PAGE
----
Khan said that it was for the first time that Eid celebrations are so subdued. “I don’t remember ever in my life that the shops were closed in the run up to Eid or that Kashmiris will observe shutdown even on Eid,” he said.

The number of nomads who used to sell sacrificial animals for Eid has drastically gone down this year. “Most of them had returned to their respective places. There are very few buyers this year,” Khan said.

Meanwhle, All Parties Hurriyat Conference (APHC) has given a call for azadi march  on Eid-ul-Adha.  “Celebrate Eid-ul-Azha with austerity; jointly offer qurbani (sacrifice) and have joint community lunch; Resistance/Masjid Committees of every mohallah and locality should ensure the arrangements,” reads the APHC’s instruction. The APHC has also asked religious leaders to read a Let’s pledge” message before namaz that contains an appeal to Kashmiris for continuing their fight for azad Kashmir and to boycott all pro-occupation parties and leaders, elections, election rallies and election machinery.

APHC’s statement goes on to say locals should march towards Central Eidgahs at District Tehsil and Town levels after offering offering namaz (Hurriyat has fixed 8.30am as the time for Eid ul-Adha namaz across the Valley). The locals of Srinagar will then march towards United Nations’ office to submit a memorandum that is to be conveyed to the 71st Session of General Assembly of United Nations, starting on September 13.  

During the march, Hurriyat has asked people to carry flags, banners and placards with slogans like “We want freedom” and “Go India go back”.  It has further asked that Eid celebrations be kept low key. Hurriyat’s latest calendar has called for the shutdown and protests from September 9 to September 16, with daily shutdown up to 6 pm.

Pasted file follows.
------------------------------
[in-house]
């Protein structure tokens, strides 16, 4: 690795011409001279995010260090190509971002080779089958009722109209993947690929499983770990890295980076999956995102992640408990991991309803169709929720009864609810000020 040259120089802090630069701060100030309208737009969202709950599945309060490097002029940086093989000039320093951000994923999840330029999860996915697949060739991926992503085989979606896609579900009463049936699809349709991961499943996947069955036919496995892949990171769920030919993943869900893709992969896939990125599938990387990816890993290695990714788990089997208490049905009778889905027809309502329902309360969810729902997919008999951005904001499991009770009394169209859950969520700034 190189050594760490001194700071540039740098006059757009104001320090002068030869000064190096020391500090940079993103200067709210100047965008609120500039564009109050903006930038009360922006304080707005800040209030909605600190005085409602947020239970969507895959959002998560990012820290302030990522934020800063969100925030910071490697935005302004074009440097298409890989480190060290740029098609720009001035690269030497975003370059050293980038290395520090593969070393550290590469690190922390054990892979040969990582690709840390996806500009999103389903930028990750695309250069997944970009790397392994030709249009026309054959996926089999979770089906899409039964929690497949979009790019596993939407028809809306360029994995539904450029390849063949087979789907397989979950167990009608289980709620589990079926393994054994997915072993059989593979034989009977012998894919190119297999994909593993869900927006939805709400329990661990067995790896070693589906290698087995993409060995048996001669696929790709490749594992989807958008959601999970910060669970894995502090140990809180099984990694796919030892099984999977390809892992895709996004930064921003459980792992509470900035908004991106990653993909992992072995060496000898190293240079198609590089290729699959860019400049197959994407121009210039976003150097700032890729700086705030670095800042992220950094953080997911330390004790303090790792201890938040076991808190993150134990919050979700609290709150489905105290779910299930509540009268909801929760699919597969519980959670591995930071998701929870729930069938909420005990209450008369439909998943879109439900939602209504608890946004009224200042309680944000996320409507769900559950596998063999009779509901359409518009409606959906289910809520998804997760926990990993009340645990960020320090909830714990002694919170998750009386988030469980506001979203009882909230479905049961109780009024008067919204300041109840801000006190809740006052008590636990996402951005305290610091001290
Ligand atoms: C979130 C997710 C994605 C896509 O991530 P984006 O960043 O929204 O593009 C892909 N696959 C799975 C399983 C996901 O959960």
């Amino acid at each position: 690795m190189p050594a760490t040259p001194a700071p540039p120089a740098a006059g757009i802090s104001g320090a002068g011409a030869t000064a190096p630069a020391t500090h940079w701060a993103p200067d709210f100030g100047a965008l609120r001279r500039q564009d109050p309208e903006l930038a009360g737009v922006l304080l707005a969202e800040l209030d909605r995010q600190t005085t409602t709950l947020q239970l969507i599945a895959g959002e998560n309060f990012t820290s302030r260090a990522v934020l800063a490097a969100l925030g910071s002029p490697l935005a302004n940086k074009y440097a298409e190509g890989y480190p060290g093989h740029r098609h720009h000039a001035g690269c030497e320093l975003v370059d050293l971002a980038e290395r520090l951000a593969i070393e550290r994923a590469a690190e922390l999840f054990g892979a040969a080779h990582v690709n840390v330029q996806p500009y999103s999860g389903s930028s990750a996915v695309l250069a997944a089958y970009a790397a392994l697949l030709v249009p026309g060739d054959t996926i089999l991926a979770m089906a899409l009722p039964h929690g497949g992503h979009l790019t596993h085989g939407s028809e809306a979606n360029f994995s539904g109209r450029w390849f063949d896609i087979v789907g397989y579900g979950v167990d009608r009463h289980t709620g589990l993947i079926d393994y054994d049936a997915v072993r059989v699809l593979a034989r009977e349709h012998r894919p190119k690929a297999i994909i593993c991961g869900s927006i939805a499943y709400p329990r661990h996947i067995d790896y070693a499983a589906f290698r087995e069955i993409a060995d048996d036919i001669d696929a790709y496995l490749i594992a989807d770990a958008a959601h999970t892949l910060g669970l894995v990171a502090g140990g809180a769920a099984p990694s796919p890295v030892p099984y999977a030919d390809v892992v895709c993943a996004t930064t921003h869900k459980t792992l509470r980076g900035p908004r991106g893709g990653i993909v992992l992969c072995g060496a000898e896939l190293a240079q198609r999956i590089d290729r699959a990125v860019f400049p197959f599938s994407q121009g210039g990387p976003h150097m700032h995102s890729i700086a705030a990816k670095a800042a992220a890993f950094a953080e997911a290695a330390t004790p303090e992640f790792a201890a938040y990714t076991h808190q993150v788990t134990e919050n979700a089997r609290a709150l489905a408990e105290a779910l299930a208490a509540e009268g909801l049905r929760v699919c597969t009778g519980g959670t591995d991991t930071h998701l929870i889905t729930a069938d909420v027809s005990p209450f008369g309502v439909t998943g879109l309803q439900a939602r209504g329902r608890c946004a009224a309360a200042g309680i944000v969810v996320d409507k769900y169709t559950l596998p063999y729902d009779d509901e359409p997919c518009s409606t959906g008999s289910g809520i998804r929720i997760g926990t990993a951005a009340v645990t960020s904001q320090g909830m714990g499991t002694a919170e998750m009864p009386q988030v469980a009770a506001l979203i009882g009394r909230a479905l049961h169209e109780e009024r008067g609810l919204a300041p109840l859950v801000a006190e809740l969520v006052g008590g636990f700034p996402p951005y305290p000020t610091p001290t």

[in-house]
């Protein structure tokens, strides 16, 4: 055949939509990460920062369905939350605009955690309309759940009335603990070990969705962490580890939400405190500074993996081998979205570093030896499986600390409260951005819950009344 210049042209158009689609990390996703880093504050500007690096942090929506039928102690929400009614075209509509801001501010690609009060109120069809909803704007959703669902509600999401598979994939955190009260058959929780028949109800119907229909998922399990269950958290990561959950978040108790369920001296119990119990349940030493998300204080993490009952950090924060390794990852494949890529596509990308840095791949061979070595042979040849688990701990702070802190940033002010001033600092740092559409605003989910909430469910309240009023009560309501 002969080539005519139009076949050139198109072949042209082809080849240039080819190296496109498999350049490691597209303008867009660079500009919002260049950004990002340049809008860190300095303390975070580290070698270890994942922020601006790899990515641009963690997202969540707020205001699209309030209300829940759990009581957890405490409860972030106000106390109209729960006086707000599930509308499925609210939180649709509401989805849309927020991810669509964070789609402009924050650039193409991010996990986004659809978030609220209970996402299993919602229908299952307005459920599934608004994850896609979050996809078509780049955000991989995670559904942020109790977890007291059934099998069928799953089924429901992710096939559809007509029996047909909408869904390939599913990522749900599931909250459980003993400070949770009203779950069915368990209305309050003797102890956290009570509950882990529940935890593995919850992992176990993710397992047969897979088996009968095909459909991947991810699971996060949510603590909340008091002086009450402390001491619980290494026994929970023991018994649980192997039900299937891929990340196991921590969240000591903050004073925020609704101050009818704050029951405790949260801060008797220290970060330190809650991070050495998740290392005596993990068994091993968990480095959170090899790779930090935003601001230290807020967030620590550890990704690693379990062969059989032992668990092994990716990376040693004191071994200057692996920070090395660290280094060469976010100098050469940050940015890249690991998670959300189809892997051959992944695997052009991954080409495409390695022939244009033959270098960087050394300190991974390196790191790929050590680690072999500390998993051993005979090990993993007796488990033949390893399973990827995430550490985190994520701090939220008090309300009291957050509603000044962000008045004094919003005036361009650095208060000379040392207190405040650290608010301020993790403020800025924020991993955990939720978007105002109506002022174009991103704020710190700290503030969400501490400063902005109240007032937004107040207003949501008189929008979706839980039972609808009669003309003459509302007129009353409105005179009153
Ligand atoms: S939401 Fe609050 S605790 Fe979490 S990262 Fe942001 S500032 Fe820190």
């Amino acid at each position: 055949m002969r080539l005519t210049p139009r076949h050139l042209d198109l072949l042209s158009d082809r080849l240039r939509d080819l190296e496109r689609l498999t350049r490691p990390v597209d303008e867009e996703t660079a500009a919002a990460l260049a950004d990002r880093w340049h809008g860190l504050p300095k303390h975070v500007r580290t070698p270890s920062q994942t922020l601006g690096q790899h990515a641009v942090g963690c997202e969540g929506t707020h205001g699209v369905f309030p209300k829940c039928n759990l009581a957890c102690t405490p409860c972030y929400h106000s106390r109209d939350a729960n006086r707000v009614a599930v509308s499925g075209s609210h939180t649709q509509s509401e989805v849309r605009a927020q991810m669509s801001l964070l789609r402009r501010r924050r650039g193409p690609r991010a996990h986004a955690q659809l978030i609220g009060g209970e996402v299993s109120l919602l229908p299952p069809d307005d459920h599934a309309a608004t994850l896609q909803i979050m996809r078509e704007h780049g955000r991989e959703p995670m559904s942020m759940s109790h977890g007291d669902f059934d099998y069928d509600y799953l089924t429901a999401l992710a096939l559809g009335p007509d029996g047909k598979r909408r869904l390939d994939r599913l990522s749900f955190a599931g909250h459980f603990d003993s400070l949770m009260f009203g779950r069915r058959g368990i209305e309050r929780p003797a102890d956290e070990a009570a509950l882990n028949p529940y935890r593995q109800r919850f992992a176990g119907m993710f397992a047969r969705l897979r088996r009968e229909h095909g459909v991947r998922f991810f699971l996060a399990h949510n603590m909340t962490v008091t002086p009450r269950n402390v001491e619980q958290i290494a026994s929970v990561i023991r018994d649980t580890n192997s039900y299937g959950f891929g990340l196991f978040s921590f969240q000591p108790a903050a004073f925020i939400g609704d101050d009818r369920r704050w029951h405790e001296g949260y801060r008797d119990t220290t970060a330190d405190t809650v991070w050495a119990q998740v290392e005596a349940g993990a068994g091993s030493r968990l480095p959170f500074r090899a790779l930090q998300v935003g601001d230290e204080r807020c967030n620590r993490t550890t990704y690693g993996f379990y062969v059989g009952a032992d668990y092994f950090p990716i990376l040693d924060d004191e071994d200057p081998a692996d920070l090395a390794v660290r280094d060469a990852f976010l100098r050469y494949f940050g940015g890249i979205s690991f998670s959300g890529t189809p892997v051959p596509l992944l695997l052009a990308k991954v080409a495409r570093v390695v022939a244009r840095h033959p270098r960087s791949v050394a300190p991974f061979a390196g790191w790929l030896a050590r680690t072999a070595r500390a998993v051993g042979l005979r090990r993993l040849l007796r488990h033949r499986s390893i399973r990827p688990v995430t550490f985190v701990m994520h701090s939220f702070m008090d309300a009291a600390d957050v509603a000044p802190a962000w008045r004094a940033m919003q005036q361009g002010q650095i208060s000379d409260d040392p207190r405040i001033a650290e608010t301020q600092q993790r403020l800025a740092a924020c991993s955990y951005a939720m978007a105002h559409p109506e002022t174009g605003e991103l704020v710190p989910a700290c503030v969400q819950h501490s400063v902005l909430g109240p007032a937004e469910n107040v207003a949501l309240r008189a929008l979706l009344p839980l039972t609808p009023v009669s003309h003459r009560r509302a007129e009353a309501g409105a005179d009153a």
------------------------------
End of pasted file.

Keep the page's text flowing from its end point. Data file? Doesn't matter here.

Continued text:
The Jammu and Kashmir (J&K) government, in consensus with the Centre, is not willing to take any chance by relaxing curfew for Eid-ul-Adha namaz. At the time of writing, the J&K police had ordered the shutdown of all mobile and network services for the next 72 hours, including BSNL broadband services. However, BSNL voice calling services are yet operational. It’s evident that the government is taking all the precautions it can.

With the Valley seeing one of the worst crises it has known in its history, the goodwill and prayers for wellbeing that are an integral part of Eid traditions are perhaps more critically important than ever before.

(with inputs from Riyaz-ur-Rehman)

subscription-appeal-image

Power NL-TNM Election Fund

General elections are around the corner, and Newslaundry and The News Minute have ambitious plans together to focus on the issues that really matter to the voter. From political funding to battleground states, media coverage to 10 years of Modi, choose a project you would like to support and power our journalism.

Ground reportage is central to public interest journalism. Only readers like you can make it possible. Will you?

Support now

Comments

We take comments from subscribers only!  Subscribe now to post comments! 
Already a subscriber?  Login


You may also like